Tag Archives: meta discussion

Wrapping Up the Related Work Category, And a Personal Note

I’ve read and reviewed — or, in one case, at least interrogated a bit — all the five Hugo awards finalists in the Related Work category. Here are the links in case you want to take a look:

I especially recommend the Vox Day piece. Despite the odious subject, I had sort of fun writing it, and exploring bizarre and alien ways to think about things is always a somewhat SFF-nal experience.

But yeah, there was a lot of toxic stuff there (60%, to be exact), and this category was hit especially bad by Vox Day’s/Theodore Beale’s slate-nominating campaign that was meant to destroy the Hugo awards. Well, the award is still here, and plans are underway to make sure it’s going to survive and become more resistant to gaming, so I’m not worried.

In fact, my optimistic prediction is that the Rabid Puppy contingent will stop trolling the Hugos now that they have done everything they could with the memberships purchased last year — they could nominate this year but cannot vote now and cannot nominate next year. If they want to keep going, they have to give more money to the social justice acronym smurfs who run Worldcons, and, even if they do it, the rule changes mean that they can’t do as much damage in the future.

However, let’s give them slow clap for managing to really mess up the ballot this year.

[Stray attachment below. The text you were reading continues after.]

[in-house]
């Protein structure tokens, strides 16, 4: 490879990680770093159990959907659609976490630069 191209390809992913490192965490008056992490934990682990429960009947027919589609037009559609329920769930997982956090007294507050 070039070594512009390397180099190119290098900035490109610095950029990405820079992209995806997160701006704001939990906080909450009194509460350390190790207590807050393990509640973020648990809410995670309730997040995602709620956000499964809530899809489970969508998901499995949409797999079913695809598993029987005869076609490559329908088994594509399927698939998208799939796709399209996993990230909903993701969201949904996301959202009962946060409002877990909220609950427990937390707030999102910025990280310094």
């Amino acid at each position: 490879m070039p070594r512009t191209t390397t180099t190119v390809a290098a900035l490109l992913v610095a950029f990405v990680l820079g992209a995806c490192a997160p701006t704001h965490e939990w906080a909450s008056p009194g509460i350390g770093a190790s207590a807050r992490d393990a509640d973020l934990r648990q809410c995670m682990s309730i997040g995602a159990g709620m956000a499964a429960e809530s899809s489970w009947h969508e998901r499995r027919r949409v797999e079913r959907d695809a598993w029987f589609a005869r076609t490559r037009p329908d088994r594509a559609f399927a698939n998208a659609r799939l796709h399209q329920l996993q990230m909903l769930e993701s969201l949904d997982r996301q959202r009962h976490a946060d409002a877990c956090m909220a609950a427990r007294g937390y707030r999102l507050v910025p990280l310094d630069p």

There are related works that deserve a bigger applause, of course. Many interesting things were left off the ballot, for example:

Any other good suggestions?

No matter what the trolls come up with, we can celebrate the good related work stuff by taking a look at it and having a good time.

And finally, the personal note I promised in the post title:

Anybody who is paying attention has probably noticed that I’m not going to review all (or even most) of the 85 Hugo (or Campbell) nominees this year. There’s two weeks left before the voting deadline and I’ve written about 5 of them — so, even though I have numerous superpowers, being able to produce 5.7 blog posts a day is regrettably not one of them.

I have a good reason for this sorry state of affairs, though. We had a new baby added to the family last month and the lovely little rodent has been stealing significant chunks of my spare time since then. So, blame him.

I’m not that late with my reading, though, so maybe I’ll be able cover one or two categories more, or at least a couple of interesting finalists. I was thinking of the Campbells, or possibly the Graphic Story, but we’ll see.


Hugogeddon 2015 Debriefing

WordPress is generous with all kinds of interesting figures, and I guess there’s something interesting there to look at now that the Hugo voting has ended and everybody is in waiting mode.

I started blogging here when I began looking for things to nominate for the Hugos five months ago. During this Hugo season, the WordPress stats tell me, I’ve written 52 blog posts that have been viewed a little over 18,000 times. I have no idea how good or measly figure that is for a project like this, but I’m of course grateful for every reader and visitor.